Feb. 6–Mar. 14

Mnuchin’s survey of Mary Lovelace O’Neal is a welcome spotlight on the underrepresented 78-year-old artist. Made between the 1960s and the 2000s, the bold paintings on view include unstretched canvases saturated with pigment and dashed with narrow wisps of color; giant pulsating expressionistic paintings with feverish brushstrokes and rashes of drips; and spiritual color fields doused in rich, translucent hues.

Now a professor emeritus at UC Berkeley and based in Oakland, O’Neal was born in Jackson, Mississippi, in 1942. She earned her BFA at Howard University in 1964 and her MFA at Columbia in 1969; at the latter, she was the only African American woman in her class. O’Neal’s works nod to the predecessors she studied—such as Franz Kline, Willem de Kooning, and later, the Color Field painters—but still feel uniquely her own. The artist recently told the New York Times, “I think my art has been given a wide berth until now…when you achieve stardom early on, you feel you cannot change your style. It was not that way with me.” At Mnuchin, we’re treated to a taste of that multiplicity, and a strong sense that such daring, distinctive work should be more familiar.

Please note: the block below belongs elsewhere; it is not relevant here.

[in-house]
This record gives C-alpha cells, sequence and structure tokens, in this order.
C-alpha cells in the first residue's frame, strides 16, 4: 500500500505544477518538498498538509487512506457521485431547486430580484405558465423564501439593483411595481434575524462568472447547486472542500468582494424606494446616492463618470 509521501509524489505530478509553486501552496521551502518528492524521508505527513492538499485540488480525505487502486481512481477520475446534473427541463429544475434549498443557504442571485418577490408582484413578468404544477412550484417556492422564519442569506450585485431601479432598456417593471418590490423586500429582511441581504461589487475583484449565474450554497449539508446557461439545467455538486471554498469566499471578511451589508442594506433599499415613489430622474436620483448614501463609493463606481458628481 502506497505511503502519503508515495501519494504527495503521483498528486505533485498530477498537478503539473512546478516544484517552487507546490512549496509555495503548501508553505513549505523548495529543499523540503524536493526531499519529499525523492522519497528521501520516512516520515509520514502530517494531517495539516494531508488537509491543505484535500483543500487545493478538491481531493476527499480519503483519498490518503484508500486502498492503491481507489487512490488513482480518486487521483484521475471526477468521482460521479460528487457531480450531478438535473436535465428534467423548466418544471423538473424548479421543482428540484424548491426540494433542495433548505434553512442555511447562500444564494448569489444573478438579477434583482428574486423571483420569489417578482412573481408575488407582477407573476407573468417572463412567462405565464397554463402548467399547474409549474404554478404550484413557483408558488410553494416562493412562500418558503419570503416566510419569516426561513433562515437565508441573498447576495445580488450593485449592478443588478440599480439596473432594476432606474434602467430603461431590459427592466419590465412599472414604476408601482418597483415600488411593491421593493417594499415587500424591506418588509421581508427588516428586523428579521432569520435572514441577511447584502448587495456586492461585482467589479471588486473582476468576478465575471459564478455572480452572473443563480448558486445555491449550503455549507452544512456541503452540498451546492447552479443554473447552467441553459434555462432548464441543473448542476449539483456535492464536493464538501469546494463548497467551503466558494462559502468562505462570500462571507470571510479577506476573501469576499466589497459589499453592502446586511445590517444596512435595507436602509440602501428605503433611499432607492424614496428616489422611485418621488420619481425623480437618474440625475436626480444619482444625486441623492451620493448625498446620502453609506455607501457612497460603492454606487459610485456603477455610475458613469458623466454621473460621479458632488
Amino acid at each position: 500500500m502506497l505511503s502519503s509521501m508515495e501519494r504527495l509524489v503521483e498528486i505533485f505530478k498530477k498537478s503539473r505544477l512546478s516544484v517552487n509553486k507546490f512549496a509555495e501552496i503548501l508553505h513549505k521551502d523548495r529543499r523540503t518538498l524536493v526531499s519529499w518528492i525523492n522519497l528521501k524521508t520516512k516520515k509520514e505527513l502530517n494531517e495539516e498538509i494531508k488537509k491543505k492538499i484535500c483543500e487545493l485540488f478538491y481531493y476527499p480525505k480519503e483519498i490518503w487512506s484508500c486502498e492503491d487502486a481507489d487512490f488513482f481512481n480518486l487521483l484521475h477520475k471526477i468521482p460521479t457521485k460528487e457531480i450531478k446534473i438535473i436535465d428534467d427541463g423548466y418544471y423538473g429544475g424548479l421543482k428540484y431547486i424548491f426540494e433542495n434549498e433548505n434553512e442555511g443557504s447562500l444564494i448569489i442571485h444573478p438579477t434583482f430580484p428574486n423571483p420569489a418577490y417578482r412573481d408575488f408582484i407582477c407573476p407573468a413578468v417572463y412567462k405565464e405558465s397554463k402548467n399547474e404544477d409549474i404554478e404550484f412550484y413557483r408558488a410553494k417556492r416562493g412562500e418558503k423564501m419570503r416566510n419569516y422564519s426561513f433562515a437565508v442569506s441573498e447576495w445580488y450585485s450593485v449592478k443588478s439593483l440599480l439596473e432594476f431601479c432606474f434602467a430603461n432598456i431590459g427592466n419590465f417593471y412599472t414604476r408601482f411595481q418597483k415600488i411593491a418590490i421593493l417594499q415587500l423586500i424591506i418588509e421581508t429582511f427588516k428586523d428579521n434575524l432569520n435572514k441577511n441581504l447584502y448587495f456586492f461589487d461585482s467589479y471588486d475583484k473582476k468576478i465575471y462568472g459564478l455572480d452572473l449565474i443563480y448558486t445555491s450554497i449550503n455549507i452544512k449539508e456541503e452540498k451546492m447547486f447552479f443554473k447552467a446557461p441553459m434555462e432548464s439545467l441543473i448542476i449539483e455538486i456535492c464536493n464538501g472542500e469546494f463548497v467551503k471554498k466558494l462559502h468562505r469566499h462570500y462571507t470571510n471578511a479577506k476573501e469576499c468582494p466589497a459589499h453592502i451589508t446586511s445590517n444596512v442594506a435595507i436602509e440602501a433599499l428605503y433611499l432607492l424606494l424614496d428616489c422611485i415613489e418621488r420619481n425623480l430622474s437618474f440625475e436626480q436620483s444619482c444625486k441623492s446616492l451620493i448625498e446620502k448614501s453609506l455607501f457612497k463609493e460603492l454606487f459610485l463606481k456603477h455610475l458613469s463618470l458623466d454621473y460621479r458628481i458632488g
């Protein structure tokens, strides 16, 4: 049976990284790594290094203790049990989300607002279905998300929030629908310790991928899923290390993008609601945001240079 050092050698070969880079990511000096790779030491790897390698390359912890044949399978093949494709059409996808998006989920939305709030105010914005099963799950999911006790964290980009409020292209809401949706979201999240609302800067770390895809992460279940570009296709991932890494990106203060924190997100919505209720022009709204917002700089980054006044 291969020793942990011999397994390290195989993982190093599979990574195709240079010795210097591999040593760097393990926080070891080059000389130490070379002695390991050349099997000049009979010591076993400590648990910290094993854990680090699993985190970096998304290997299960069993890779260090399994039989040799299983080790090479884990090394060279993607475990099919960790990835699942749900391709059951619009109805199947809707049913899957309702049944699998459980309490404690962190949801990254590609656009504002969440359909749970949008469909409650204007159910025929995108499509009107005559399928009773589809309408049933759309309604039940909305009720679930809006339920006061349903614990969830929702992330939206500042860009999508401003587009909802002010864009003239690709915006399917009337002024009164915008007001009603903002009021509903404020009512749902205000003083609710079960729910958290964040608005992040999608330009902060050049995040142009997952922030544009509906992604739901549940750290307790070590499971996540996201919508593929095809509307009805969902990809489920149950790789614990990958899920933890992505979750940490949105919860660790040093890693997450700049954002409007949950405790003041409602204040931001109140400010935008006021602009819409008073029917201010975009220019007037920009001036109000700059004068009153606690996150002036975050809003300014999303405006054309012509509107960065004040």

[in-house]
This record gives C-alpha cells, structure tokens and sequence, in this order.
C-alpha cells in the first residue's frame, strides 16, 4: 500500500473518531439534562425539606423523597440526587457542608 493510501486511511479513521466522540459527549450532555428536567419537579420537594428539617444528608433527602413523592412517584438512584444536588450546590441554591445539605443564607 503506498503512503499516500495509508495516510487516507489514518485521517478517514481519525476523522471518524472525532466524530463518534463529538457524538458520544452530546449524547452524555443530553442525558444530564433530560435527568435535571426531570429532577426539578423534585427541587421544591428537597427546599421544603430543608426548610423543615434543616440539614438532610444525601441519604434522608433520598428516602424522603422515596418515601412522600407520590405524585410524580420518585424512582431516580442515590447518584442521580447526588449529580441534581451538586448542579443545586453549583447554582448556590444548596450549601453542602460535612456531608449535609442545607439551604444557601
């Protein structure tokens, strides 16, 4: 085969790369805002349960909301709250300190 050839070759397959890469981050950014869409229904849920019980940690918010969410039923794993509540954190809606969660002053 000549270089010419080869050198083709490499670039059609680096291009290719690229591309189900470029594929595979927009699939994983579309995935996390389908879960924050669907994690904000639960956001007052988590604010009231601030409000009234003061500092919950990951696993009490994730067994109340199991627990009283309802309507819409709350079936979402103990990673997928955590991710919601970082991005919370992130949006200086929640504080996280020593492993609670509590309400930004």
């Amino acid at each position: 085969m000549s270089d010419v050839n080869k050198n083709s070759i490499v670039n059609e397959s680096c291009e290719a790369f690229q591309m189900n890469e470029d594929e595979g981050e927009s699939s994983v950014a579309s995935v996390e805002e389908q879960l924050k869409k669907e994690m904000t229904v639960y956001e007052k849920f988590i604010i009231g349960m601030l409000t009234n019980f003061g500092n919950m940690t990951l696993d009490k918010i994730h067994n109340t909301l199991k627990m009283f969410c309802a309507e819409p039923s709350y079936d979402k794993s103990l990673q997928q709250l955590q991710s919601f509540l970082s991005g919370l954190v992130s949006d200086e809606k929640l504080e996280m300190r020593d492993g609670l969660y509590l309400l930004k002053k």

Michelle Segre & Julia Bland

Derek Eller, 300 Broome Street

Feb. 6–Mar. 8

Michelle Segre’s work asks: What is art but a playground for adults? Working at her most ambitious scale to date, Segre has constructed giant yarn contraptions that hang from green, blue, and orange metallic frames. In Star Zero (2020), the yarn takes the shape of a bull’s-eye. A painted blue lotus root chip dangles from the threads like an irreverent charm. Segre doubles down on her organic matter in Just why do you think you’re a plant? (2020), which features a massive orange carrot made from beeswax. It lies on the floor beneath all the yarn, conjuring a zany animation (Segre titled her last show at the gallery “Dawn of the Looney Tune”). Seeing the artist’s exuberant use of readily accessible craft materials, I thought of Joanne Greenbaum’s recent show at Rachel Uffner, which featured paintings made with magic marker. Down with self-seriousness!